A mass grave is seen behind a church in the town of Bucha, near Ukrainian capital Kyiv on Sunday. AFP
Ukraine has recovered 410 civilian bodies from areas it recently retook from the Russian army in the wider Kyiv region, its prosecutor general Iryna Venediktova said on Sunday.
Venediktova told national television: "410 bodies of dead civilians were evacuated out of the liberated territories of the Kyiv region. Forensic experts have already examined 140."
Ukraine, which retook control of the whole Kyiv region from the Russian army this weekend, has accused Moscow of a "deliberate massacre" in the town of Bucha, 30 kilometres (19 miles) north-west of the capital.
Bucha mayor Anatoly Fedoruk told AFP on Saturday that 280 bodies were buried in mass graves.
Civilian bodies were also found in the street as Ukrainian forces regained access to the town.
On Saturday, AFP journalists saw at least 20 bodies in a single street in Bucha. One had his arms tied behind his back. All were wearing civilian clothing.
Local officials showed AFP a mass grave in the town on Sunday, where some of the bodies were still not under the earth, saying 57 people were buried there.
Russia has denied killing civilians, saying the accusations were "another production of the Kyiv regime and the Western media."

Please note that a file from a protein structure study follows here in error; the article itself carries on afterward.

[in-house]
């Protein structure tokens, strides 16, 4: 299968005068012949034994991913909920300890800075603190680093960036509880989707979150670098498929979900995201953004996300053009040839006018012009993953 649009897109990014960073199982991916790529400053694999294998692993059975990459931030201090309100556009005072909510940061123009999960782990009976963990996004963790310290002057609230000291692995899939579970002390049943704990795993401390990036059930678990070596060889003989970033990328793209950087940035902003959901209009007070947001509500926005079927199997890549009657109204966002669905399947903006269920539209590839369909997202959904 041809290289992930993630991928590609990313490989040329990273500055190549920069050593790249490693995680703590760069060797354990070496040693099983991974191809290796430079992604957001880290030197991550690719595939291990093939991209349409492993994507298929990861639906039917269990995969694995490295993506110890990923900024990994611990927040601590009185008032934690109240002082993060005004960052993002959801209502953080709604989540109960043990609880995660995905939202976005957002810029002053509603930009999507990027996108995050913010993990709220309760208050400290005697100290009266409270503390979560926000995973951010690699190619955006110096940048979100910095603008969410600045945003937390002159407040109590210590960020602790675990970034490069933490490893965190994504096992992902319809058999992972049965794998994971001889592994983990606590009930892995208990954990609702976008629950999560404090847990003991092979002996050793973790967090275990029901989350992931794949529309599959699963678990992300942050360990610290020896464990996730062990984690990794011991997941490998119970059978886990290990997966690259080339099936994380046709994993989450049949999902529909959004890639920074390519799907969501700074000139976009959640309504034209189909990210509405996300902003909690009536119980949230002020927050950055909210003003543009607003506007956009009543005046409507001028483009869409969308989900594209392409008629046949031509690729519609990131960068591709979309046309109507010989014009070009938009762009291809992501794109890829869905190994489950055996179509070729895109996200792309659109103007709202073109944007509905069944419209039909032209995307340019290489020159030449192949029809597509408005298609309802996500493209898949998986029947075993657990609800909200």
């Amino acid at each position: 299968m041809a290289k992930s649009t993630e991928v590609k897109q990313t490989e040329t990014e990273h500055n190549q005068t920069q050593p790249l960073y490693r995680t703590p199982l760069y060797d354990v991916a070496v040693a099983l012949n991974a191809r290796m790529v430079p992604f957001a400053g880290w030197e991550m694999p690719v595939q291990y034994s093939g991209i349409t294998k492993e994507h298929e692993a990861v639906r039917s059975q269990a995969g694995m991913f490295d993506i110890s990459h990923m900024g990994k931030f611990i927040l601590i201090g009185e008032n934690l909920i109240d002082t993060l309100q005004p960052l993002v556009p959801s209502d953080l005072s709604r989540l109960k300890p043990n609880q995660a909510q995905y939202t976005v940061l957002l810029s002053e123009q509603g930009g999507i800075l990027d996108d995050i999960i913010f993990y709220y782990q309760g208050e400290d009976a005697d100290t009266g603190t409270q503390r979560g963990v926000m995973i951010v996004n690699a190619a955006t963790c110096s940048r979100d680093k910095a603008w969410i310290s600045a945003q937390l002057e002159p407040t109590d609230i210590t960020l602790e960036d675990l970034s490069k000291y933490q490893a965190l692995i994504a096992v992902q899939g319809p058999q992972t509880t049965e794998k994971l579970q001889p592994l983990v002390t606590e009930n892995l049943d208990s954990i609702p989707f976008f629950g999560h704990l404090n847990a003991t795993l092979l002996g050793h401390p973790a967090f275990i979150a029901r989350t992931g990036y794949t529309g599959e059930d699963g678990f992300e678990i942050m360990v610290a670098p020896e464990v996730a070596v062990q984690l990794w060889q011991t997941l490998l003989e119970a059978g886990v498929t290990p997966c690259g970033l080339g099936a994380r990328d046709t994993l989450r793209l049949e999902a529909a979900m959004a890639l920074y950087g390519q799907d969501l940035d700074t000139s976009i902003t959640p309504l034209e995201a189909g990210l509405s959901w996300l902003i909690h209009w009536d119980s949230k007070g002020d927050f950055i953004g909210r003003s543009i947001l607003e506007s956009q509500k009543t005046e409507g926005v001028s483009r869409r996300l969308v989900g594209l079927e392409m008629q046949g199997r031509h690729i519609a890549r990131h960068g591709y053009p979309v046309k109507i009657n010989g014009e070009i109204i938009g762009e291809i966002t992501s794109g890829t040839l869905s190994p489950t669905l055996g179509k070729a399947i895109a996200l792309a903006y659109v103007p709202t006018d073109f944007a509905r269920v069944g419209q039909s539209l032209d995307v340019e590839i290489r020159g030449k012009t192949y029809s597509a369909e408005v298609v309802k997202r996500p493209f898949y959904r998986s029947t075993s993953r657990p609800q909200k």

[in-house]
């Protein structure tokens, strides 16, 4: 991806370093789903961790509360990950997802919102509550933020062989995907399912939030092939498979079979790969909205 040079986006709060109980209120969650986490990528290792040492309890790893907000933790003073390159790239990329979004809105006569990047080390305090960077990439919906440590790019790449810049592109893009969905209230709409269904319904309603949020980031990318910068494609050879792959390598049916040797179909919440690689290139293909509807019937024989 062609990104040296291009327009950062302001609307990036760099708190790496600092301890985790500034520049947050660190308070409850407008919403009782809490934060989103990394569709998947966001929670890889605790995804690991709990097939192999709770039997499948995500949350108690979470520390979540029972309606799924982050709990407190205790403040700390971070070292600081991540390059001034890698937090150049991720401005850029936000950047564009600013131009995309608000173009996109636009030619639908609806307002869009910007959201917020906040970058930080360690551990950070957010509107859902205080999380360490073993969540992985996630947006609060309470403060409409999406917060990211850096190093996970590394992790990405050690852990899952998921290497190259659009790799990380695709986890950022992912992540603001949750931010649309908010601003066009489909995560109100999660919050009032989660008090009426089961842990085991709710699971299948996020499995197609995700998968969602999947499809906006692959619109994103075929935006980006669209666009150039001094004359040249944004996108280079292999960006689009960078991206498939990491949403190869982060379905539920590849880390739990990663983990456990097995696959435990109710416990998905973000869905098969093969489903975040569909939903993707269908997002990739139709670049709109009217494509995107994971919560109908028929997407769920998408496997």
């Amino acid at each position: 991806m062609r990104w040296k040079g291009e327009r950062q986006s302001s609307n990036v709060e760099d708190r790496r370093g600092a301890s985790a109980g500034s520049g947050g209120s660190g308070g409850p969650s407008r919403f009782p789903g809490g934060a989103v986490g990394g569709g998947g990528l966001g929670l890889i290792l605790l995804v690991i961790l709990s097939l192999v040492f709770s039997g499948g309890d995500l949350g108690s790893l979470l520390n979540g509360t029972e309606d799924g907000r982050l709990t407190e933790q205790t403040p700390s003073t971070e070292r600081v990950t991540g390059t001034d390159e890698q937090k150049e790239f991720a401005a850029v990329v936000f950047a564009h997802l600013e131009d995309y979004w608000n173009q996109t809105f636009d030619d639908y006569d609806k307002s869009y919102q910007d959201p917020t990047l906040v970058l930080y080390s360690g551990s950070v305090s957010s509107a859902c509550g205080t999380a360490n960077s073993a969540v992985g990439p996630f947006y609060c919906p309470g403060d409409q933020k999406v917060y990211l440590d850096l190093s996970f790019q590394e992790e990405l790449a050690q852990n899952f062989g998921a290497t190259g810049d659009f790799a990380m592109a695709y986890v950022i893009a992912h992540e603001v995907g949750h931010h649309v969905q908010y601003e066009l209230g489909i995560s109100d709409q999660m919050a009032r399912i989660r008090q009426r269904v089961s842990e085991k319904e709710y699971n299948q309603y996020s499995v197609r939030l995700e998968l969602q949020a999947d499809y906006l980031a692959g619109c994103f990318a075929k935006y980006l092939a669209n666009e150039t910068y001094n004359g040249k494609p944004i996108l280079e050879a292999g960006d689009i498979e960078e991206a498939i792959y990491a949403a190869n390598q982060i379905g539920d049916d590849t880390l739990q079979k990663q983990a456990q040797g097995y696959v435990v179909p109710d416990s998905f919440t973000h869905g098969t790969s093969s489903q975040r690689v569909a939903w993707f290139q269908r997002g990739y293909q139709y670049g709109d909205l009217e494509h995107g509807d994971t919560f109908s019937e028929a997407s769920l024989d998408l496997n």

"During the time this settlement was under the control of Russian armed forces, not a single local resident suffered from any violent actions," Moscow's defence ministry said Sunday.
The Russian army occupied Bucha three days into its invasion, launched by President Vladimir Putin on Feb.24.
Ukraine has also accused Russia of killing civilians in the nearby town of Irpin, that has -- like Bucha -- suffered vast destruction.
Authorities said at least 200 people were killed in Irpin -- which also fell to the Russian army in the first days of the war -- since Moscow's launched its offensive.
An official with the Russia-backed Donetsk People's Republic said Pisky, on the frontlines just 10 km (6 miles) northwest of provincial capital Donetsk, was under control of Russian and separatist forces.
"I have a completely fine attitude towards Russians as a people — just like towards the French, the Germans or the Chinese," Zhaglo says. But if the invasion does come, she is ready to take up her gun. "I'm not looking to kill people, I'm just going to defend my home," she says.
The city has become the main target of the Russian offensive in the Donbas as the Kremlin's invasion grinds on in a war of attrition that has seen cities laid waste by artillery barrages.
The visit stems from the brotherly relations between the two countries and their two brotherly peoples.
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